New Aircraft Remanufacturing Firm Formed

AINalerts » January 24, 2013
January 24, 2013, 3:30 PM

Former Cessna chairman and CEO Jack Pelton is among a half-dozen veteran business and military aviation executives who have joined forces to offer remanufactured turbine-powered aircraft to the aviation and defense industries. The newly formed company, The Aviation Alliance, also announced its first business aviation offering yesterday: the Excalibur 421.

The remanufactured Cessna 421C will feature Pratt & Whitney PT6A-135A turboprop engines, Garmin G600 avionics, winglets, new tires and brakes, and new cabin, de-icing, hydraulic and electrical systems. Including airframe, the aircraft will retail for $2.5 million, complete with a new-aircraft warranty. Preliminary specifications include a 327-knot top speed and 1,420-nm range. A prototype Excalibur 421 is now flying, and FAA STC approval and deliveries are expected by year-end. In addition, a similar program is in the works for the Cessna 414.

The company also plans to announce a Gulfstream GII/IIB/III/IV remanufacturing program in April, Geoff Miller, the firm’s managing director for administration and marketing, told AIN. He said the price for such a remanufactured Gulfstream, including airframe, will be approximately $18.5 million. Expected range for a remanufactured GII/IIB/III is 4,600 nm, and 5,100 nm for an updated GIV. First flight is planned for late this year, with STC approval slated for late 2014.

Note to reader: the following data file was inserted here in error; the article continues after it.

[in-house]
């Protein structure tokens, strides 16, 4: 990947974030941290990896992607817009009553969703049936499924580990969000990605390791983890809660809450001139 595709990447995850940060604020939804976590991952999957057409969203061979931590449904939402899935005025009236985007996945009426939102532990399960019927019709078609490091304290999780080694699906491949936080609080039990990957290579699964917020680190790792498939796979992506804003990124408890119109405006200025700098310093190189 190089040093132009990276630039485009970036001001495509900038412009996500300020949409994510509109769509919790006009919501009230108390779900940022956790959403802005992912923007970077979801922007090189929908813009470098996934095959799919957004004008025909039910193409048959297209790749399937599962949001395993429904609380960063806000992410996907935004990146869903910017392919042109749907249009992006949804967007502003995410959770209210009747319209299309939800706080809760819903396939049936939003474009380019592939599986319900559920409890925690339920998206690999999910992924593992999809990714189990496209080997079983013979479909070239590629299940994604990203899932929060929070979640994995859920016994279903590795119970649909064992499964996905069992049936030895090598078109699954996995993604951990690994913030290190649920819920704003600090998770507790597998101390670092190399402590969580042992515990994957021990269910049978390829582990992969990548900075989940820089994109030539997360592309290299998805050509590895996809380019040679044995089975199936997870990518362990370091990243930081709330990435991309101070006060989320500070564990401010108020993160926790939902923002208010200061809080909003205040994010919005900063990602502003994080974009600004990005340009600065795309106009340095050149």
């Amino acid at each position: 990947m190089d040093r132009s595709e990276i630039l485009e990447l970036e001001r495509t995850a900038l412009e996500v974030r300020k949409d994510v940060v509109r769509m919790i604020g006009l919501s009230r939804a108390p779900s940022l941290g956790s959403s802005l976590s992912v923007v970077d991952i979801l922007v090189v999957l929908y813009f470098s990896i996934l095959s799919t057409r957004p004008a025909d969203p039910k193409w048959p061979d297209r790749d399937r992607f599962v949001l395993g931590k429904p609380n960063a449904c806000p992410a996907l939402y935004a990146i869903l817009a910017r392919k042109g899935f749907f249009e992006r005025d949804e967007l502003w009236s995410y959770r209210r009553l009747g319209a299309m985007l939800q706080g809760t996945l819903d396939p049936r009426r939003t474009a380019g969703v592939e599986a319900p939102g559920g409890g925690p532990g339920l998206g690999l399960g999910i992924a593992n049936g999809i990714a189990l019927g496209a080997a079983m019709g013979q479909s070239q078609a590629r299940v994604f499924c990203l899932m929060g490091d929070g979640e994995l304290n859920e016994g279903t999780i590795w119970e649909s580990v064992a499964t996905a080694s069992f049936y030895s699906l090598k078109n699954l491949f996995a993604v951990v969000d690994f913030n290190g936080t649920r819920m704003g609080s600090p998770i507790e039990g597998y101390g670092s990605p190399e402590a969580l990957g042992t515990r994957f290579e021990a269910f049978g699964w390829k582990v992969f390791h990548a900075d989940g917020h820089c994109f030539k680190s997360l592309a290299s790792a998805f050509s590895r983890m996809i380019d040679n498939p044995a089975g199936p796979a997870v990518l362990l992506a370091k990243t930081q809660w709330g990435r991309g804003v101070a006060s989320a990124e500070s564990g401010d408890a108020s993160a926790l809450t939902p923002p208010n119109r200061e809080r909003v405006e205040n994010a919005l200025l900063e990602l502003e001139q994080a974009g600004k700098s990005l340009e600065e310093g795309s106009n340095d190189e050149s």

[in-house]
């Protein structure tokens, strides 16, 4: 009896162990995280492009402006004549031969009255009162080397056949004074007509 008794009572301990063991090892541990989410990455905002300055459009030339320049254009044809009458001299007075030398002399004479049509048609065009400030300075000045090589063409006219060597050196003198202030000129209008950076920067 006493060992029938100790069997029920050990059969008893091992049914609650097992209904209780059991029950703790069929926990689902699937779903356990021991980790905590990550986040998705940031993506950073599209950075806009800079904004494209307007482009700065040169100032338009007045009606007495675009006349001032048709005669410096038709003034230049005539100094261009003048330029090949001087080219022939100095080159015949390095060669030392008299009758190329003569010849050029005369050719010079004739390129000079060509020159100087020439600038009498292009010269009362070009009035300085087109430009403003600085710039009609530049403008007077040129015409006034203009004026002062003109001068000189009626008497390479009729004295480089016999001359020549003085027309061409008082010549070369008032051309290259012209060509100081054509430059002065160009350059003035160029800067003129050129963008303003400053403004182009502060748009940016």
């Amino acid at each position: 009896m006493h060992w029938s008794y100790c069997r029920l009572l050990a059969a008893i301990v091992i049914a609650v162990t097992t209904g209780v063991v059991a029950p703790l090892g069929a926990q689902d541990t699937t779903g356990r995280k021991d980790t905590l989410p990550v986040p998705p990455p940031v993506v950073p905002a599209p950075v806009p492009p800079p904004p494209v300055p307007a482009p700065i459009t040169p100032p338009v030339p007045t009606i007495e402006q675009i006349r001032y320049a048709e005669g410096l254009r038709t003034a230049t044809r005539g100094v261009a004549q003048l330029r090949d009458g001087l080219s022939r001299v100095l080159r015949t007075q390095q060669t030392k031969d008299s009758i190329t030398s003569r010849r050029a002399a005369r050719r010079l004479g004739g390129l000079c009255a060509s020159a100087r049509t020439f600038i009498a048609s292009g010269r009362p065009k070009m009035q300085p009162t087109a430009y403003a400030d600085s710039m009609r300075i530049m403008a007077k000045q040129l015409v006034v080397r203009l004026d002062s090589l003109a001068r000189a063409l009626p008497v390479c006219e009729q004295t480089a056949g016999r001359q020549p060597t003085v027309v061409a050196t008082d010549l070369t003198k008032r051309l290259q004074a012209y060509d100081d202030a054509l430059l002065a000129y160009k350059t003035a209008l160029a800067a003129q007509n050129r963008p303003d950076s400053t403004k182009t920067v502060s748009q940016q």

Aircraft Technical Service/Ventura Aerospace, Capital Aviation, Oklahoma Jet Center and Clay Lacy Aviation are also partners in The Aviation Alliance.

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Jim Allmon
on January 25, 2013 - 3:41pm

I think this is a great program and hope it is successful. My question is; If a Cessna Conquest I with the Blackhawk 135A engine conversion can only do 290 -295 knots in a best case scenario, how can this airplane do 327 knots with the same exact fuselage and engines? More likely to get around 285 knots so there is a 40+ knot disconnect somewhere.

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Cary Friedman
on January 25, 2013 - 4:11pm

This has been tried before with the LTP 101 turboprop and there was even a Pratt tuboprop hung on the 421 airframe. Either program had very little success.

It will be interesting to see if the marketplace has the appetite for a 30 year old piston airframe that has been "hopped up" with some turbine engines and some newer systems at a price of $2.5 million dollars. There are a lot of late model jets and turboprops available at that price and below and they were certified as model specific for those powerplants and subsystems through rigorous FAA certification standards by longstanding airframers.

Conquest I's are currently selling in a range from $750,000 to $1,200,000 for a Blackhawk conversion with the -135 engine.

Conquest II's range from $800,000 to $1,500,000 based on different stages of conversion.

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Chad Trautvetter
on January 25, 2013 - 4:32pm